Condo insurance protects your belongings from being stolen or damaged, and also covers liability costs for guests who are hurt in your home.
Condo Insurance Key Takeaways
Condo insurance (also known as HO-6 Insurance) is designed to cover the things your condo association's primary insurance won't.
Condo insurance policies typically cover your personal property and pay out if someone injures you.
Condo insurance costs an average of $512 annually.
Condominium owners can usually count on their association to insure the common areas in the building. However, it will not cover personal property if they are damaged or stolen. In those cases, you will need condo insurance, also known as HO-6 insurance, to cover these and other possible disasters.
Why Do I Need Condo Insurance?
Condo insurance covers things your HOA doesn't. This includes replacing stolen items or repairing your unit after a catastrophe. Condo insurance provides liability coverage for your dog if he bites or injures someone in your home. Not all breeds of dogs are covered by all insurance companies.
What is HO-6 Insurance?
Another name for condo insurance is HO-6 insurance. This term refers only to one of many home insurance policies used in the industry. Renters, on the other hand, have HO-4 policies while homeowners are covered with HO-3 policies.
To insure condominiums and cooperatives, an HO-6 policy form can be used. Insurance policies for individuals are the same regardless of the differences in ownership between condominiums and co-ops.
Is Condo Insurance Required?
Condo insurance is required by mortgage lenders to protect their financial interests during the loan term. You might still be responsible even if your mortgage is paid off or you have the property for free. Many HOAs require this.
What is The Coverage of An Insurance Policy for a Condominium Association?
Many times, condo fees can be used to fund a master policy of insurance that covers certain liabilities and disasters. These could include:
Exterior damage to the building
Storm damage to the roof and outer siding, for example, would likely be covered.
The master policy of your association generally covers damage to areas like the lobby, elevators, and tennis courts.
Imagine a visitor falls on an icy walkway just outside the front door of the building. Your HOA insurance will likely cover her costs if she gets hurt and files a suit.
What is Condo Insurance?
Condo insurance covers you personal property, living expenses, and damages in the event of a lawsuit. Your individual HO-6 insurance policy could also cover the interior fixtures and appliances of your unit, depending on what your condo association has in its master insurance policy.
Below is a list of 8 types of condo insurance coverage:
1. Personal Property
Personal property coverage Will replace furniture and other personal belongings in the event of theft or damage due to a listed disaster under your HO-6 policy. These "named perils", typically include fire, hail, and wind.
2. Additional Living Expenses and Loss of Use
Condo insurance can cover you for hotel bills or other expenses if you are unable to live in your condo due to a covered problem.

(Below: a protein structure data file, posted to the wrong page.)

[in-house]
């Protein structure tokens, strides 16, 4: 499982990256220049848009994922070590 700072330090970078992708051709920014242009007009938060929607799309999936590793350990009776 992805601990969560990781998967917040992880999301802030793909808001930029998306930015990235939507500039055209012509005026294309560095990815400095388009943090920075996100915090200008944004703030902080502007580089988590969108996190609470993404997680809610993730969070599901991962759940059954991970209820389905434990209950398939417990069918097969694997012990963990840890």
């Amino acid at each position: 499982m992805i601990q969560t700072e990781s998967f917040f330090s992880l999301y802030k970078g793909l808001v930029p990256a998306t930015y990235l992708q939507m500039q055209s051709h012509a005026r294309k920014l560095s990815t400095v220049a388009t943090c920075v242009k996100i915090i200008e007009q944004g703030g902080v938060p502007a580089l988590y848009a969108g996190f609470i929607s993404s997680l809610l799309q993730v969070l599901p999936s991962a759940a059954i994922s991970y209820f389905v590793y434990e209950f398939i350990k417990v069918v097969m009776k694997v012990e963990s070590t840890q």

3. Medical Payments and Liability
Condo insurance can cover your liability costs in the event you are sued for negligence. It also pays for medical bills for anyone injured within your condo. You may also be covered for the injuries you cause to another person's property or pets.
4. Building or Dwelling Property
Depending on the master policy of your HOA, you may need to insure your interior with dwelling coverage. Also known as building property coverage. Check with your association before purchasing condo insurance. They will tell you which coverage type applies to your master policy.
5. All-inclusive Coverage or All-in Coverage
This option will allow your association to cover your entire unit, including any light fixtures and appliances, as well as any modifications you make. You don't likely need dwelling coverage if your HOA has all-inclusive coverage.
6. Coverage for a Single Entity
Single entity coverage is the same as all-in, except that it does not cover any additions or improvements to your condo. Only the original fixtures are covered. You may consider adding building property coverage to your policy if you have made significant improvements to your unit.
7. Coverage of the Barred Walls
The walls, floors, and ceilings of the unit are covered. However, it does not include any attachments such as carpets or light fixtures. These items will need to be covered under your condo policy. Condo policies can sometimes be called "walls in insurance" because they provide this type of coverage.
Your building property coverage is similar to personal property. It covers only specific disasters, such as fire and theft.
8. Loss Assessment
Each unit owner may need to contribute funds if the HOA exceeds its master policy's limits. This sum could be covered if you have condo insurance with loss assessment coverage. A master policy may also have a high deductible. The association might split the cost between all owners. If the condo is damaged, the individual owner may be responsible for the full deductible.
For more information on Condo Insurance with Richard Dean Insurance, click here for a break down of our services and what we offer. Or, to speak to an expert agent that can help save you money on a bundled policy, call us at this number: (941) 999-3131